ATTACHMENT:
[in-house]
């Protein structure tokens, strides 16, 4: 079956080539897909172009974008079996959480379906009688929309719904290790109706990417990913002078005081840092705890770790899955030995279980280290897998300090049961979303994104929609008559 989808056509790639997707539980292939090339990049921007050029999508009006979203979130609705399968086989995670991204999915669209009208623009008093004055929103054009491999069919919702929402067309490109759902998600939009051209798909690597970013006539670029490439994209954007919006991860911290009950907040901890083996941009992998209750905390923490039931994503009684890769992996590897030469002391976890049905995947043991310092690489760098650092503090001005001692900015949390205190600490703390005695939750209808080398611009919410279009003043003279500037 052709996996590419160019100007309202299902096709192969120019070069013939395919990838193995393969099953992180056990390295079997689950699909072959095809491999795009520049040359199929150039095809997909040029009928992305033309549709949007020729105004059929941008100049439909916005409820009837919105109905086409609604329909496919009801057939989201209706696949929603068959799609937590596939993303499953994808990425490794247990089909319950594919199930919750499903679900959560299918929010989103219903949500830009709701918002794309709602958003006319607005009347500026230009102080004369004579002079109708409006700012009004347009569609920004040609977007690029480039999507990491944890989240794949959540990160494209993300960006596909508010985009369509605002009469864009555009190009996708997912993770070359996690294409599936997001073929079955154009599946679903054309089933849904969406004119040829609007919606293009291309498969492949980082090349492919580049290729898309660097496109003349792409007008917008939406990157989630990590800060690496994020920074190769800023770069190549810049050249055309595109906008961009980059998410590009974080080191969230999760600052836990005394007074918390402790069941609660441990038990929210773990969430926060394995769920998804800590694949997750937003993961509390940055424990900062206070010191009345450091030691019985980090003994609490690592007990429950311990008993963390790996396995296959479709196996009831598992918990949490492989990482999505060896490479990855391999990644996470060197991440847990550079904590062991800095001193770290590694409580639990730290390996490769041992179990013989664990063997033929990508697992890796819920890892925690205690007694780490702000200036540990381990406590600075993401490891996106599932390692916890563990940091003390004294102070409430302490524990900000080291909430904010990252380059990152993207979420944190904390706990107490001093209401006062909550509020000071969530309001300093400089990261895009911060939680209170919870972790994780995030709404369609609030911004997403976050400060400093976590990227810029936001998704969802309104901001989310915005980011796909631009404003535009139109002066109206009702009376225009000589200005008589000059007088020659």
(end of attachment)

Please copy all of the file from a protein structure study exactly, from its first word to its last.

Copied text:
[in-house]
């Protein structure tokens, strides 16, 4: 079956080539897909172009974008079996959480379906009688929309719904290790109706990417990913002078005081840092705890770790899955030995279980280290897998300090049961979303994104929609008559 989808056509790639997707539980292939090339990049921007050029999508009006979203979130609705399968086989995670991204999915669209009208623009008093004055929103054009491999069919919702929402067309490109759902998600939009051209798909690597970013006539670029490439994209954007919006991860911290009950907040901890083996941009992998209750905390923490039931994503009684890769992996590897030469002391976890049905995947043991310092690489760098650092503090001005001692900015949390205190600490703390005695939750209808080398611009919410279009003043003279500037 052709996996590419160019100007309202299902096709192969120019070069013939395919990838193995393969099953992180056990390295079997689950699909072959095809491999795009520049040359199929150039095809997909040029009928992305033309549709949007020729105004059929941008100049439909916005409820009837919105109905086409609604329909496919009801057939989201209706696949929603068959799609937590596939993303499953994808990425490794247990089909319950594919199930919750499903679900959560299918929010989103219903949500830009709701918002794309709602958003006319607005009347500026230009102080004369004579002079109708409006700012009004347009569609920004040609977007690029480039999507990491944890989240794949959540990160494209993300960006596909508010985009369509605002009469864009555009190009996708997912993770070359996690294409599936997001073929079955154009599946679903054309089933849904969406004119040829609007919606293009291309498969492949980082090349492919580049290729898309660097496109003349792409007008917008939406990157989630990590800060690496994020920074190769800023770069190549810049050249055309595109906008961009980059998410590009974080080191969230999760600052836990005394007074918390402790069941609660441990038990929210773990969430926060394995769920998804800590694949997750937003993961509390940055424990900062206070010191009345450091030691019985980090003994609490690592007990429950311990008993963390790996396995296959479709196996009831598992918990949490492989990482999505060896490479990855391999990644996470060197991440847990550079904590062991800095001193770290590694409580639990730290390996490769041992179990013989664990063997033929990508697992890796819920890892925690205690007694780490702000200036540990381990406590600075993401490891996106599932390692916890563990940091003390004294102070409430302490524990900000080291909430904010990252380059990152993207979420944190904390706990107490001093209401006062909550509020000071969530309001300093400089990261895009911060939680209170919870972790994780995030709404369609609030911004997403976050400060400093976590990227810029936001998704969802309104901001989310915005980011796909631009404003535009139109002066109206009702009376225009000589200005008589000059007088020659």